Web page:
July 24, 2024

The year of the selfie stick?

Anne is asked to take a picture with a selfie stick.

Looking back on 2015, it could be dubbed the year of the selfie stick. At least that was the buzz at a bridal shower I attended just before embarking on a summertime trip to Europe. Those metal rods designed to hold smartphones had become so ubiquitous they were being banned at some public venues, such as museums. But from what I observed this hadn’t dampened the zeal of street vendors selling selfie sticks in the busy tourist centres of Italy. Most visitors seemed to resist buying one of these telescopic extenders and those who wanted to widen the view of their self-portraits simply asked a bystander to take their picture. And that bystander was often me. I would nod yes to this request, and then a smartphone would be placed in my hand.

I should mention that I walk around with a single-lens reflex camera slung around my neck. It’s a digital camera, but it is not a phone. I don’t even own a smartphone. So “why me?” I kept wondering as I stared at the unfamiliar object I was now being asked to take a picture with. “Just tap it here,” the phone-owner would say before stepping back to pose beside his beaming girlfriend and wait for me to take a photo.

One morning at dawn my husband and I, who were waking early due to jet lag, decided to walk the streets of Venice while they were quiet and the air was cool. Few others were up yet, just the occasional jogger, as we strolled alongside the canals and across stone footbridges. Then we came upon a small group of early risers who were admiring the famous view at the entrance to the Grand Canal. As Bill and I approached, they asked me if I would take a picture of them. And so began my European vacation, taking photos of complete strangers on their smartphones.

In Rome when I was taking a picture of a young couple in Piazza Navona, the guy thought I had too much foreground in the photo when he checked the image on his phone and not enough of the baroque fountain they were standing in front of. So I took the photo again, and again he wasn’t completely happy with the result. By this time his girlfriend was laughing and I decided it was time to slowly back away and rejoin my waiting family.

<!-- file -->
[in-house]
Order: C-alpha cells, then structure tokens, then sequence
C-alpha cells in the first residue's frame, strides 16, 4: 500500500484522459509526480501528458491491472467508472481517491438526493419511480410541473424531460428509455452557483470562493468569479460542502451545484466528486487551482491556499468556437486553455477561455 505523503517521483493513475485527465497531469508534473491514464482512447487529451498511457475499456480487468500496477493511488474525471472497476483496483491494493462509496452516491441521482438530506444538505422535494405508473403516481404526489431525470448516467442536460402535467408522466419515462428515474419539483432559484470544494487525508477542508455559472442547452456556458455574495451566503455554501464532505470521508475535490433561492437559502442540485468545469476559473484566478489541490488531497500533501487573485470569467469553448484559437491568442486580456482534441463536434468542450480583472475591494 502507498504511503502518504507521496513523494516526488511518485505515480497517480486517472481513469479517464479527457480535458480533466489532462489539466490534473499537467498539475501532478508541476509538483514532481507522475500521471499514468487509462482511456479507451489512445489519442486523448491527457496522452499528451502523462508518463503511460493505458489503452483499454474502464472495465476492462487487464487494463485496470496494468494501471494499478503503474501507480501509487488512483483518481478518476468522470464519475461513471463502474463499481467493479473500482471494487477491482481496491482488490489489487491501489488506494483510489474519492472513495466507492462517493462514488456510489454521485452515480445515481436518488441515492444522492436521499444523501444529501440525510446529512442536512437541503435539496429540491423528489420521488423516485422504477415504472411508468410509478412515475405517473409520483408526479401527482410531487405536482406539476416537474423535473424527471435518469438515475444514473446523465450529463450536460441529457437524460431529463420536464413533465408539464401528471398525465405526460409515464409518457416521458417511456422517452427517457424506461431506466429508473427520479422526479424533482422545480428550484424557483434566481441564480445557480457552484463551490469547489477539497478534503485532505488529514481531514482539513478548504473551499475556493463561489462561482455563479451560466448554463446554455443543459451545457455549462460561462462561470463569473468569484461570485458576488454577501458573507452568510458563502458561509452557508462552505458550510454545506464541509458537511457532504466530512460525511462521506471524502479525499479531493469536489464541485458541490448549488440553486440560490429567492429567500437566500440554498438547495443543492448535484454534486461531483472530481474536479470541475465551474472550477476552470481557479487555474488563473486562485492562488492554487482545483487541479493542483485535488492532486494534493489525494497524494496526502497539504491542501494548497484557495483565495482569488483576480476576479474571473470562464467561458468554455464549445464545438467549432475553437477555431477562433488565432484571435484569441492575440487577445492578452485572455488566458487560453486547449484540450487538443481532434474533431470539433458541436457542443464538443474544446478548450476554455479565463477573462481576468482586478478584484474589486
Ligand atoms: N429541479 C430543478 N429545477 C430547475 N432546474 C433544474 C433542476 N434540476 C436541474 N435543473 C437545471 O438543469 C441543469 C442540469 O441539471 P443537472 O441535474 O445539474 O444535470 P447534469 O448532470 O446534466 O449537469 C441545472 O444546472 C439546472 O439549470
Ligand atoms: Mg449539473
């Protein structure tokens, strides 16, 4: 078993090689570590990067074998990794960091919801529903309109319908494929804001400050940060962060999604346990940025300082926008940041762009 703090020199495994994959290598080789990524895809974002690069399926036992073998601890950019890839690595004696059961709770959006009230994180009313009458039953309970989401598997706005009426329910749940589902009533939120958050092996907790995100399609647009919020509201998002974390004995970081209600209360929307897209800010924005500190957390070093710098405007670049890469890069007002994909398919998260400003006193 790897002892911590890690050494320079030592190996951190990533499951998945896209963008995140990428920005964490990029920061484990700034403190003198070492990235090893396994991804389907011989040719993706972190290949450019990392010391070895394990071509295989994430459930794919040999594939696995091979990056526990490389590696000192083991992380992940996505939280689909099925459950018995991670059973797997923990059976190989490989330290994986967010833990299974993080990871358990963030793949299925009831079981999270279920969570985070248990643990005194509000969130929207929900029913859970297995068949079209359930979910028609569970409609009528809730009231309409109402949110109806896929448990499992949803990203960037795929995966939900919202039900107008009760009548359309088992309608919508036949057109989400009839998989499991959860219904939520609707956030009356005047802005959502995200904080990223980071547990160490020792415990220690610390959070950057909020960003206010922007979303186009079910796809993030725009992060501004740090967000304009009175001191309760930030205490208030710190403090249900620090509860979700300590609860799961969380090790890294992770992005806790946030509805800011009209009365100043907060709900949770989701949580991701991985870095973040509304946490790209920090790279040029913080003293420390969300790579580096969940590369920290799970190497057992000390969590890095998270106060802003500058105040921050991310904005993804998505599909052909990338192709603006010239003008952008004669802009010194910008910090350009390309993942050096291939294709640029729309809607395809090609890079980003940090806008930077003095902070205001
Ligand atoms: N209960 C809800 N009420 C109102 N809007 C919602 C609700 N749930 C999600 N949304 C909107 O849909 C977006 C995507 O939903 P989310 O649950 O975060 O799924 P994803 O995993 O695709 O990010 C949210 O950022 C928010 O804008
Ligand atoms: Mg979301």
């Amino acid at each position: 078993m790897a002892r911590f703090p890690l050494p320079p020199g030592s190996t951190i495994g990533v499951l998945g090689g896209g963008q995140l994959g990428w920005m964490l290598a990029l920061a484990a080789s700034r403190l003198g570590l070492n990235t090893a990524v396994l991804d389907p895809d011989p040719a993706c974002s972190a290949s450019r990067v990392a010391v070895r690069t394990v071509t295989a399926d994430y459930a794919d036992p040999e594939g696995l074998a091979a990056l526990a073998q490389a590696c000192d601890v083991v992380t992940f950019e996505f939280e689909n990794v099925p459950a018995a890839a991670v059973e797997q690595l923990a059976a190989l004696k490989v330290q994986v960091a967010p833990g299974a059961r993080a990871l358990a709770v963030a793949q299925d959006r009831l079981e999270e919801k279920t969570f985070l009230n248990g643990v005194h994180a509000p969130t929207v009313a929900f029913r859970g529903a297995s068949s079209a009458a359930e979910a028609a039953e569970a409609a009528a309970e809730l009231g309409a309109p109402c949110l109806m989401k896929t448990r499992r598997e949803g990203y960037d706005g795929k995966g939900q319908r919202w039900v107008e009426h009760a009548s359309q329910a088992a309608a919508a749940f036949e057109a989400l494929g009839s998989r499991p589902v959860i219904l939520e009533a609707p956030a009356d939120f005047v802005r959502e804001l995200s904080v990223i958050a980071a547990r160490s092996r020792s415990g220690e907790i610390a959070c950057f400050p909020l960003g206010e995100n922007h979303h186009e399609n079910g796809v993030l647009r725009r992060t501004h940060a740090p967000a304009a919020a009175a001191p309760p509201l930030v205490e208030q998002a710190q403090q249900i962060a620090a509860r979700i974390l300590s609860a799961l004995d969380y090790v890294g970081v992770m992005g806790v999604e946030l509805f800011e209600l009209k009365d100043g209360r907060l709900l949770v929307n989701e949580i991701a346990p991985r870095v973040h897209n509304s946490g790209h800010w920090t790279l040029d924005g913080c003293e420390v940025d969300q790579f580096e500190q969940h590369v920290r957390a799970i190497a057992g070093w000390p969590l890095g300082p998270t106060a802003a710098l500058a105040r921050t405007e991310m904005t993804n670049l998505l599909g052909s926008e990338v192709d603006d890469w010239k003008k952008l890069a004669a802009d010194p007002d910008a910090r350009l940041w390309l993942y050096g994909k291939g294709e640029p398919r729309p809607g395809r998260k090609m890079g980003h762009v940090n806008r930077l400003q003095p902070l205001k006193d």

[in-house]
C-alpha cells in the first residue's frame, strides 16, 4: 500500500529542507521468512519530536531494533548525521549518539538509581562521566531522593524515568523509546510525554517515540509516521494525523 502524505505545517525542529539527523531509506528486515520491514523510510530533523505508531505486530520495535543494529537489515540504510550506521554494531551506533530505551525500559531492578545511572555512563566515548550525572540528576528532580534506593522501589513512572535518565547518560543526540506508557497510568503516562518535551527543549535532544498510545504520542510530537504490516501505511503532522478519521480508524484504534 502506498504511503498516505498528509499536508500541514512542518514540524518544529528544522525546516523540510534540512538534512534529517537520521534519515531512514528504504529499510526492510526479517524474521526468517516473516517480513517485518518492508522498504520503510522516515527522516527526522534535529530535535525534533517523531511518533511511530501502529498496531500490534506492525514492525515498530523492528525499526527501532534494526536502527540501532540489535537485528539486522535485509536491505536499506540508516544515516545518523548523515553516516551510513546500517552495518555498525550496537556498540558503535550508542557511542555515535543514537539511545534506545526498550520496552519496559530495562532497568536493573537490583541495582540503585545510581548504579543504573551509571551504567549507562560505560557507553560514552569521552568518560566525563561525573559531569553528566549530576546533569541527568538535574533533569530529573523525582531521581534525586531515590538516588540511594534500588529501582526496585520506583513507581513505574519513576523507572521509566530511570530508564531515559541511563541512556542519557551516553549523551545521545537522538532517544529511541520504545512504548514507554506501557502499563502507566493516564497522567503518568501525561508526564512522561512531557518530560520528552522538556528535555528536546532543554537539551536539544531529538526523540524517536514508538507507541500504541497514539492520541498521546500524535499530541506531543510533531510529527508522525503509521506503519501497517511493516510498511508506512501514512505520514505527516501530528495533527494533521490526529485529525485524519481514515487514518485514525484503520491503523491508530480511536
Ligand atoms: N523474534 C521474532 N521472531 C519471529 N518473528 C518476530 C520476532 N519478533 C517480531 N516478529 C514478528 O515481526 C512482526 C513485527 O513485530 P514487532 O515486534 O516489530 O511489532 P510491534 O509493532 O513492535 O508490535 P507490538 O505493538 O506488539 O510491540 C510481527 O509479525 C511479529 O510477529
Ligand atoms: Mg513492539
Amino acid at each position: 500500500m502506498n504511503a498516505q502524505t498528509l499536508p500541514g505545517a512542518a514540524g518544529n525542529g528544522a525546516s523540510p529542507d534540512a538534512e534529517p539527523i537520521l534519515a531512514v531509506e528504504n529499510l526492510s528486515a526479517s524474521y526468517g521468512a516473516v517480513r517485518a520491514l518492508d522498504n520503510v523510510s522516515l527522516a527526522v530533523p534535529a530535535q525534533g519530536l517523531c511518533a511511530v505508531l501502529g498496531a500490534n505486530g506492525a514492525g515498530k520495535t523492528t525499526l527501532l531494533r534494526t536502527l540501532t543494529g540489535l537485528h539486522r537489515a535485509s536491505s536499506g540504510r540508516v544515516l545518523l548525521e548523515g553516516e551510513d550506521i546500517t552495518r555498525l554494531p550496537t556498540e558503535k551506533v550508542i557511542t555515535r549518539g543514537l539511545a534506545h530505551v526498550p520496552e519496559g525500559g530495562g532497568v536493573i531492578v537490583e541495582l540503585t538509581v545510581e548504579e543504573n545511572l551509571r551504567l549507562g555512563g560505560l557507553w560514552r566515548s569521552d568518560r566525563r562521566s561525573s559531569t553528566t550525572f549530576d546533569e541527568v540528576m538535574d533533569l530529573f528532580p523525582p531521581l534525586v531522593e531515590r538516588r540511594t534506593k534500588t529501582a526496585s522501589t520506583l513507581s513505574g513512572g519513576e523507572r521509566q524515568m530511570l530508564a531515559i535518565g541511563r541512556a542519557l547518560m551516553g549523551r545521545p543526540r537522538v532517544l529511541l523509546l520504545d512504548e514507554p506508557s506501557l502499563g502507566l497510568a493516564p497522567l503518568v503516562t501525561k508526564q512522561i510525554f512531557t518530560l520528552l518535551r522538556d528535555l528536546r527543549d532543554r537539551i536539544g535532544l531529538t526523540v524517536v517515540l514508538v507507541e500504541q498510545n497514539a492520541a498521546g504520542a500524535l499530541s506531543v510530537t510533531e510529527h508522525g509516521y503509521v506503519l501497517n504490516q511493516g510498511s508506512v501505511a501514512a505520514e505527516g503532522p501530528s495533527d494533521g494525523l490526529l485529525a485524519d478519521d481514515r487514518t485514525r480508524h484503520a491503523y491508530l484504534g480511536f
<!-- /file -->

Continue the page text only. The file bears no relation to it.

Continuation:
While lunching at the Pitti Palace’s courtyard café in Florence, where we watched some brazen pigeons knock a wine glass off a table, I remarked to my husband and two teenage sons that although nearly everyone seemed to be taking selfies with their phones, I hadn’t seen too many people with selfie sticks. A half hour later, as we strolled though the Boboli Gardens, I was not only taking a picture of a couple on their smartphone, but holding it with the selfie stick it was mounted on. My husband was amused by all of this and would take photos of me taking photos of other people. But I actually didn’t mind. The fellow tourists who approached me were always polite and smiling and thanked me for taking their picture.

I can appreciate the appeal of taking selfies. My sons were doing it and they got some good spontaneous shots of themselves in front of famous landmarks. As long as it doesn’t become obsessive, let the selfie seekers have their fun. The one tourist trend that did bother me was seeing a beautiful bridge in Paris covered in “love locks.” What happened to the old adage of take only pictures, leave only footprints.

Avatar photo About Anne Vipond

Anne Vipond is the author of several guidebooks to cruising destinations around the world. She draws on an extensive sailing background to impart her enthusiasm for cruise travel. From her home port of Vancouver, she travels by cruise ship to a wide range of destinations to keep her books current and useful for her cruise readers. Her cruising articles have been published in magazines and newspapers throughout North America and over seas.